The Philippine Bureau of Immigration (BI) on Monday, March 18, started to step up its drive against the trafficking of Filipino minors in the wake of reports that trafficking syndicates are once again recruiting minors to work in other countries.
BI Commissioner Jaime Morente ordered immigration officers at the Ninoy Aquino International Airport (NAIA) and other international airports in the country to carefully screen departing overseas Filipino workers (OFWs).
“This syndicate has stopped deploying underaged women, following last year’s numerous interceptions, as well as arrests by local authorities. However, it seems that this scheme is making a comeback. I implore our kababayans (countrymen) who wish to work abroad, do not fall victim to these syndicates,” he said.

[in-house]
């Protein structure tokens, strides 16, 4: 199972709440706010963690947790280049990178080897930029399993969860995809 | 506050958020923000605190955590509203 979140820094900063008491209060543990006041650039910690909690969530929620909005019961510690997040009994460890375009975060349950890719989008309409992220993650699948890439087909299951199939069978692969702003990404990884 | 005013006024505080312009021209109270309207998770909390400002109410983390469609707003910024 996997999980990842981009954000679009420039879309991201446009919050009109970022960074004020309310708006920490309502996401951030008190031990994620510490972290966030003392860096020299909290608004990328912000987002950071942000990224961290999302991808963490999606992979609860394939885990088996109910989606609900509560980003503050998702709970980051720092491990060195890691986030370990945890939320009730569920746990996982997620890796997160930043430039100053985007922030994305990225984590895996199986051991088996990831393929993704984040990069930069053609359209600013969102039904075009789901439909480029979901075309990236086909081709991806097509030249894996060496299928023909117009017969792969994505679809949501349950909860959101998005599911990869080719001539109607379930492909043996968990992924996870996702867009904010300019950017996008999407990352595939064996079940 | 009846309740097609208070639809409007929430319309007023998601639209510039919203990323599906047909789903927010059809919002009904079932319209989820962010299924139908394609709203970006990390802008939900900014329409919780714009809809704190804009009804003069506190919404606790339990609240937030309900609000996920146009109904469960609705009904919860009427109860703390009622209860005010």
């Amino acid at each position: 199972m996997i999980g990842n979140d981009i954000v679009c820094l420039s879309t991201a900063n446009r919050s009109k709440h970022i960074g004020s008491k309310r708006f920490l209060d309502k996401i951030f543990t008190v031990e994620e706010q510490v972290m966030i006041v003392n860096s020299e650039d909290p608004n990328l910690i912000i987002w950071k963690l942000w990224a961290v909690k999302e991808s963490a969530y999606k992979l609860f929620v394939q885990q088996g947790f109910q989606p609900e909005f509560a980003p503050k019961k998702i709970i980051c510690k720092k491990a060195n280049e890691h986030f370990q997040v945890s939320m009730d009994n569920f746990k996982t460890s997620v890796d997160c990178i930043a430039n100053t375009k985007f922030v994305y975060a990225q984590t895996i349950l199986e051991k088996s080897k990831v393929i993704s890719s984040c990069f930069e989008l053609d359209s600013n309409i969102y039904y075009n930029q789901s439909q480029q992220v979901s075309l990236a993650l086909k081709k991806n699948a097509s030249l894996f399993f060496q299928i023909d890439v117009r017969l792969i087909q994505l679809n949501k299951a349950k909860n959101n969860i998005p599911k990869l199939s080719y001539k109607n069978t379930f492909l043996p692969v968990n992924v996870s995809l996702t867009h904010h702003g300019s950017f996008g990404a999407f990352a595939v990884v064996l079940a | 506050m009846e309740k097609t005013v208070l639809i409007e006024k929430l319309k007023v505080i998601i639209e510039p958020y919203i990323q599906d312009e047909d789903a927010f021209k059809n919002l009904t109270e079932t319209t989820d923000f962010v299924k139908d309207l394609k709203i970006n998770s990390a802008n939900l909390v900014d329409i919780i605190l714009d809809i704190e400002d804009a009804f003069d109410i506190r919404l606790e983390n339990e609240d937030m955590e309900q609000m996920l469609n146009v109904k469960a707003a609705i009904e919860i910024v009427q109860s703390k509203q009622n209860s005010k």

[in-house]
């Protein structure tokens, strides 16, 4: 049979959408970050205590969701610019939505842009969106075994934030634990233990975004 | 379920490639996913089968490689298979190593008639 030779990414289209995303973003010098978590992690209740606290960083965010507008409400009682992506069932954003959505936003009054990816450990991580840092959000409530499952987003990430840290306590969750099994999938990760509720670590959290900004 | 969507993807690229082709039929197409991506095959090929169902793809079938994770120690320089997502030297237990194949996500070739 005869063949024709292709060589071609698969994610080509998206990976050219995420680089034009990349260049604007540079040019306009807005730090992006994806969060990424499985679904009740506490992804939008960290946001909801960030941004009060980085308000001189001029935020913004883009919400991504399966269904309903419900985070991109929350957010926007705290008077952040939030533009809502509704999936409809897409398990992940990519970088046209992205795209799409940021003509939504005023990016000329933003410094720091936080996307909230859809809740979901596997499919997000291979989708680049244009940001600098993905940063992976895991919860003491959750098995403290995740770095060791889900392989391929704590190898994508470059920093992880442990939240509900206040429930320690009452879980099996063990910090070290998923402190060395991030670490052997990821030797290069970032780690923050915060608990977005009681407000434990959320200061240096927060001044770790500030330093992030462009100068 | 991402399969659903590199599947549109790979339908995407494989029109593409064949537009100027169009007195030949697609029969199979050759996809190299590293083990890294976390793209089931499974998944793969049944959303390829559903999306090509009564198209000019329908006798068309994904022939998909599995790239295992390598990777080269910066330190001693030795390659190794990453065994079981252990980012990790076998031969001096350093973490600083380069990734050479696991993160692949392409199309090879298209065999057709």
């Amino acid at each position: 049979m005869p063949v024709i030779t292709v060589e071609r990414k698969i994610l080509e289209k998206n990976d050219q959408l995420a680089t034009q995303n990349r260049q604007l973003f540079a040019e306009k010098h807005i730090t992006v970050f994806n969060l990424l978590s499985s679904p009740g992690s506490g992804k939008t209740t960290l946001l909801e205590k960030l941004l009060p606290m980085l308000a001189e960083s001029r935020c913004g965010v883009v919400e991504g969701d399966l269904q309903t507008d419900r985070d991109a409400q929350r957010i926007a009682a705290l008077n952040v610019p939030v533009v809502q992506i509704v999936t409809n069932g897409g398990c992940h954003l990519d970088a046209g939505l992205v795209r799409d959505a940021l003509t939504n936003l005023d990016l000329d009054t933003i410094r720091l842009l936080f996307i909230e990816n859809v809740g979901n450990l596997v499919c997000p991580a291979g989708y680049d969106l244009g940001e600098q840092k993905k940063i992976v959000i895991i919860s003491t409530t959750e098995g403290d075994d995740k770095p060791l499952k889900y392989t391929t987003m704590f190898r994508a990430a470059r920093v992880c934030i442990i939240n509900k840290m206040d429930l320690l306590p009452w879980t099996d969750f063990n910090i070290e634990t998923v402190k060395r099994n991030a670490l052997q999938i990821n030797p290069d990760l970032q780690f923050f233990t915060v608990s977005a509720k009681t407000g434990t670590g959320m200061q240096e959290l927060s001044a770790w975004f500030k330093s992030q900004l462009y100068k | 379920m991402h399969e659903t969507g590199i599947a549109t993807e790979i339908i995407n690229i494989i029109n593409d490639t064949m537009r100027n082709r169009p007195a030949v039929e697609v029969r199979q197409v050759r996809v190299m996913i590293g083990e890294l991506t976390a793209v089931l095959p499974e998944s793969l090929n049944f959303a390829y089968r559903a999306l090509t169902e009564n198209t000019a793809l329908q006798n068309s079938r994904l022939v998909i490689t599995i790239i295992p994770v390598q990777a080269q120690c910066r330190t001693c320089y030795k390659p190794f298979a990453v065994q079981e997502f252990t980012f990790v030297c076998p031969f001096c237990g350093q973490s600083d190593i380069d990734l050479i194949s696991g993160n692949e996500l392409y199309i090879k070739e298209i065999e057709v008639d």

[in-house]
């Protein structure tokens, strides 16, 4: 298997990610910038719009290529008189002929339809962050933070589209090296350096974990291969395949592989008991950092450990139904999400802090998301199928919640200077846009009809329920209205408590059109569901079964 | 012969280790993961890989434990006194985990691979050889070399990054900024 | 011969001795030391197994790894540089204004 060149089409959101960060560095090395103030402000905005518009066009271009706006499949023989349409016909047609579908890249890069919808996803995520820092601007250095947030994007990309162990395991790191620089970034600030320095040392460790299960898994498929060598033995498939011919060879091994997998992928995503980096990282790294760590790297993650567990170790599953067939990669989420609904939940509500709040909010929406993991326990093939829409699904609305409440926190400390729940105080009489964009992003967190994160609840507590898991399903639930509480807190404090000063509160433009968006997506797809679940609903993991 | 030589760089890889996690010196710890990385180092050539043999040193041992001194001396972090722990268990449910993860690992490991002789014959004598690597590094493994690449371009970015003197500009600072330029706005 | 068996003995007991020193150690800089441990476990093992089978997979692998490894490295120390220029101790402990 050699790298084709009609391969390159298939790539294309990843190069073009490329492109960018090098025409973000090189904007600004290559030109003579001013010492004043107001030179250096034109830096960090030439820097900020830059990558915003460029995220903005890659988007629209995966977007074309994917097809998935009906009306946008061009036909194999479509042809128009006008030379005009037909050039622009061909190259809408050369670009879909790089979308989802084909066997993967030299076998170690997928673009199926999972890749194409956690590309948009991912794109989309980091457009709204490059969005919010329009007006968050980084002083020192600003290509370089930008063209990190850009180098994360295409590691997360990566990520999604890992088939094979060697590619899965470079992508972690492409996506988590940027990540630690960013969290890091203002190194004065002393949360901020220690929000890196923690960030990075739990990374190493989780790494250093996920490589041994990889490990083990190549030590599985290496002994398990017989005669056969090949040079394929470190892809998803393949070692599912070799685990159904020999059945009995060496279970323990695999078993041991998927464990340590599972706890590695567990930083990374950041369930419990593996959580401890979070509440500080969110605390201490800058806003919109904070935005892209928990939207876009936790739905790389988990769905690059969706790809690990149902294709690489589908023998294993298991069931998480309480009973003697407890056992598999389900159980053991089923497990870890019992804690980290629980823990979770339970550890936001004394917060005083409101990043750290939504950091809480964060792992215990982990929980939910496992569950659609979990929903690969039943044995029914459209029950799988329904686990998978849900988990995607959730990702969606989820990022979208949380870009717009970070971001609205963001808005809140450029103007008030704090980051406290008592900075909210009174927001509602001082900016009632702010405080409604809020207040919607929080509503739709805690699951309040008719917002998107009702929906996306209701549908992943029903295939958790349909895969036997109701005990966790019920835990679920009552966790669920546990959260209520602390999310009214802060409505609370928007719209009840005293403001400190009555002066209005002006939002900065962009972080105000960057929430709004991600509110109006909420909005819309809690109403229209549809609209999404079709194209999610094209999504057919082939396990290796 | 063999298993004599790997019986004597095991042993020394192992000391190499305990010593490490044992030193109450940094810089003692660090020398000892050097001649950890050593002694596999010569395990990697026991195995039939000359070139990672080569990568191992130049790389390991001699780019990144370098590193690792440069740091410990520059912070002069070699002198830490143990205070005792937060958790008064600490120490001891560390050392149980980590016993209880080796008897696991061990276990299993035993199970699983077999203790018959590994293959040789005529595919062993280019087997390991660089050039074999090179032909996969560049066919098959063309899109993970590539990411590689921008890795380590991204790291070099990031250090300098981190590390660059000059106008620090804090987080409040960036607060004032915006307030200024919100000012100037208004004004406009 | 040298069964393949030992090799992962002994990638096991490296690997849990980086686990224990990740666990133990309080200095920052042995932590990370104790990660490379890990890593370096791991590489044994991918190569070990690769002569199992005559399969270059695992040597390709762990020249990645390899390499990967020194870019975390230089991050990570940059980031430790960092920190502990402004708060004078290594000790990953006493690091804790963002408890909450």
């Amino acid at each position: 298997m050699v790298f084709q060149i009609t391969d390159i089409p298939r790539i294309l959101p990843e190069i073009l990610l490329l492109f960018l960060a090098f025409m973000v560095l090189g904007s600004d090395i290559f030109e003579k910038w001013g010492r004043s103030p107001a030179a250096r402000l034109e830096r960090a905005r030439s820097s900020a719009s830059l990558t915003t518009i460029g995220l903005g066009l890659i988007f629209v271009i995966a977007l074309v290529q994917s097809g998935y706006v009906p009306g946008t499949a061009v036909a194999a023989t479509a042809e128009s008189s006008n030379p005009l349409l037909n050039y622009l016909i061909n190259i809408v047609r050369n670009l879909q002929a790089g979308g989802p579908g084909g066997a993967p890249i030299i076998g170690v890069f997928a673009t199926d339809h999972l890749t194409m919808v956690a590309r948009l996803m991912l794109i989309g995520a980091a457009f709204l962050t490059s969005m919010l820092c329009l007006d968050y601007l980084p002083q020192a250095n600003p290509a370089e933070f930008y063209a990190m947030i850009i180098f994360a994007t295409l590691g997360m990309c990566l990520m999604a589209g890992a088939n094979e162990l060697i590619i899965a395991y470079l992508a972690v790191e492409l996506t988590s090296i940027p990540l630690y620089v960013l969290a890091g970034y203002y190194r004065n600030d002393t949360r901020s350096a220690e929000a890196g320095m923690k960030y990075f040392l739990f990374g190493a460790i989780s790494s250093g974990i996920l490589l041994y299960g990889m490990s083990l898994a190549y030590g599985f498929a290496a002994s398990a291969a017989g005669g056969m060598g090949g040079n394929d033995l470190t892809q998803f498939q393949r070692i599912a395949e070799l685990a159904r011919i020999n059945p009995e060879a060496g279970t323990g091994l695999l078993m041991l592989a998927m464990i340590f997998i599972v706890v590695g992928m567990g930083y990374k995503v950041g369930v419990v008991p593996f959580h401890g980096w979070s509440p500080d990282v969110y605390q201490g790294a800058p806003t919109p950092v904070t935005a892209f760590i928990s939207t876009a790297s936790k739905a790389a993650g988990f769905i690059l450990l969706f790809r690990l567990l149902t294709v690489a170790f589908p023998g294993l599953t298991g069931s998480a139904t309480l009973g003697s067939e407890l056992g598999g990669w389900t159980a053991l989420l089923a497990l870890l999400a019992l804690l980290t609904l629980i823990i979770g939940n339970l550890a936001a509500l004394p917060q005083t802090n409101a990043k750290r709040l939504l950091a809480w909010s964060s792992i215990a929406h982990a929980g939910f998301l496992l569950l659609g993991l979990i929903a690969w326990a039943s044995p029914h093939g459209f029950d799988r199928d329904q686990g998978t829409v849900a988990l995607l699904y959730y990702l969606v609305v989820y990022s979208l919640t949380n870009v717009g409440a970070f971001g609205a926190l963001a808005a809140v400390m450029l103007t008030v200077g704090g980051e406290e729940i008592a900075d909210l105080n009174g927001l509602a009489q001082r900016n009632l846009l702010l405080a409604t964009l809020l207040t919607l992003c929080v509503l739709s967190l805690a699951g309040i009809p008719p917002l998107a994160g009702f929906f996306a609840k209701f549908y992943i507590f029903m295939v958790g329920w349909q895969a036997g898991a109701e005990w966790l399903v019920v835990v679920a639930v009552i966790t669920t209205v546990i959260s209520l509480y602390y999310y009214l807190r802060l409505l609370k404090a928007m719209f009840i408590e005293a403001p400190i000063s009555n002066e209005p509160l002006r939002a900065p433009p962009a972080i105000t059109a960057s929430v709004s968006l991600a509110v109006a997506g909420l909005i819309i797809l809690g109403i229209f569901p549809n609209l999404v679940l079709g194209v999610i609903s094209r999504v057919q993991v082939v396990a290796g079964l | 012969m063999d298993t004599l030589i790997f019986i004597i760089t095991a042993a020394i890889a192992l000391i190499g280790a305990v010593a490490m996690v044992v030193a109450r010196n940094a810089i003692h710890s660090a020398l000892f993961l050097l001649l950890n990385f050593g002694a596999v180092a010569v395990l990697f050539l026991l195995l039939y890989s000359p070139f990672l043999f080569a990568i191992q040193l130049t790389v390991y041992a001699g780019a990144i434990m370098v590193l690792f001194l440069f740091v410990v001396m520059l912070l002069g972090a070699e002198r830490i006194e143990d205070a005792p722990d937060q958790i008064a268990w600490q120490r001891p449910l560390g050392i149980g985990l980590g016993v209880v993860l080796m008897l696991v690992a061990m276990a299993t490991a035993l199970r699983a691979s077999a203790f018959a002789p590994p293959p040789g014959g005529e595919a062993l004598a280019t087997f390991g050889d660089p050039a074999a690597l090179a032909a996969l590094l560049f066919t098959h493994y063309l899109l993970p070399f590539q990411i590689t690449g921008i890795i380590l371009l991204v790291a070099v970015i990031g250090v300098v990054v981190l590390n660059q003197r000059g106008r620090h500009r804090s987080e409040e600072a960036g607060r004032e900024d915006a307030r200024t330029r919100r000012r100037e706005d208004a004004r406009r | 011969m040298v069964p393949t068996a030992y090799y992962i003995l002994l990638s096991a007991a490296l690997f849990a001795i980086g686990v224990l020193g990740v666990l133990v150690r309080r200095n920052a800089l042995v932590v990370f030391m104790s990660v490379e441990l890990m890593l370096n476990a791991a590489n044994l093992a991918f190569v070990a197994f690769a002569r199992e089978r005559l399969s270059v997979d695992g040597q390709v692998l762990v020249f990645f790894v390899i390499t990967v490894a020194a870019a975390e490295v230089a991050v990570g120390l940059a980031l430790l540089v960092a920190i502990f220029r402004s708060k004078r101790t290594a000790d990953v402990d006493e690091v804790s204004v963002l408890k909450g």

He instructed BI port operations chief, Grifton Medina, to alert BI personnel manning immigration booths at the airport to watch out for passengers who appear to be minors or below 23 years old as well as conduct strict screening of departing OFWs to make sure they are of legal age and eligible for overseas deployment.
“In cases of doubt, passengers should be referred to the travel control and enforcement unit (TCEU) for secondary inspection,” Morente said.
The measure was ordered after a 21-year-old Filipina household worker was intercepted on March 13 by BI officers at the NAIA terminal 1 before she could board a Philippine Airlines flight to Riyadh, Saudi Arabia.
The Filipina admitted during questioning that her real age is 21 and not 25 as indicated in her passport, according to Glenn Ford Comia, BI TCEU NAIA 1 head supervisor.
Comia added that the passenger only found out that her birthdate was changed when she received her travel documents from her recruiter on the day of her flight.
More than a hundred OFWs, many of them minors, were reportedly intercepted at NAIA by the BI last year. All of them possessed passports with falsified birthdates, although they had valid overseas employment permits, working visas, and job contracts.